This is a warning that I did not try this wine, and I don’t want anyone to get their skivvies bunched up. In almost five years of writing about wines, I have only written about the wines that I have either drank or tasted, there is a slight codicil to that, as I have included wines that have been highly touted to me by a couple of my cast of characters that are paraded on these pages periodically. I think that I should only write about what I know or have tried, that is why these articles have run the gamut from jug wines to First Growths that I have had the good fortune to encounter. That being said, I do get a multitude of emails from assorted senders about wines, and I am sure that you won’t find that too strange, considering that I enjoy wines as a hobby.
This wine has kind of haunted me ever since I read about it from Elie Fine Wine in Birmingham, Michigan. I also borrowed the photo from Elie Fine Wine as it is not in my cellar. It has just sat kind of tucked away in a back room of my brain, that has been locked, padlocked, wrapped in barbed-wire and guarded by sentries and dogs. It is the kind of wine that one could get divorced over, after being run over by the car a couple of times. We are planning on retirement and this would just not fly as an ideal purchase and let’s face it, I have never been known as a cheap date. I never discuss a rating for a wine, because I think it is an arbitrary number and I am always leery of anyone making a decision for me, but when you read about a white Rioja wine that is over thirty years of age that achieves a perfect 100, even I had to pay attention.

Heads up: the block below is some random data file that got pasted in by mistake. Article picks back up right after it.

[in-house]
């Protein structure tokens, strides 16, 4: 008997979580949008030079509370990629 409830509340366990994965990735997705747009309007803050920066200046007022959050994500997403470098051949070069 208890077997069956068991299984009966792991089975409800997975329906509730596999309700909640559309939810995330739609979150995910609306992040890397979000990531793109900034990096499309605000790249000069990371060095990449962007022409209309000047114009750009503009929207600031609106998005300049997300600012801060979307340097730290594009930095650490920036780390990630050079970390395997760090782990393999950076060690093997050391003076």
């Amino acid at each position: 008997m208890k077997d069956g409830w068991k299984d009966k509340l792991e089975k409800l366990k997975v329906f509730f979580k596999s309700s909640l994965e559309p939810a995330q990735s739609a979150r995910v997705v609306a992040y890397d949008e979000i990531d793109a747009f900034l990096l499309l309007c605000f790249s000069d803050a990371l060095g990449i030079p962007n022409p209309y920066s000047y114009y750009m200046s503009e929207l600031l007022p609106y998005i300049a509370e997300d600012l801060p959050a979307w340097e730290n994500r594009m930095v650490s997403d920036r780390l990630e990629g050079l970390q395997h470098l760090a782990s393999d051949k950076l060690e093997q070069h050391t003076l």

Marqués de Murrieta Castillo Ygay Blanco Gran Reserva Especial 1986 captured my fancy and my curiosity. I have had red Rioja wines from Marqués de Murrieta in the past, but nothing of this grade and fame. The grapes were planted in 1945 in the highest elevation of their Finca Ygay in the Rioja Alta. The wine is almost entirely made from Viura with three percent Malvasia. The wine was initially aged for two-hundred-fifty-two months in American Oak, and if that was not long enough it then spent an additional sixty-seven months in concrete. This was not a quick bulk production job, in fact there was a little more than eighty-one hundred bottles produced. I mean this is a story for a Raconteur, unfortunately, not this Raconteur. My Bride will be pleased with my restraint.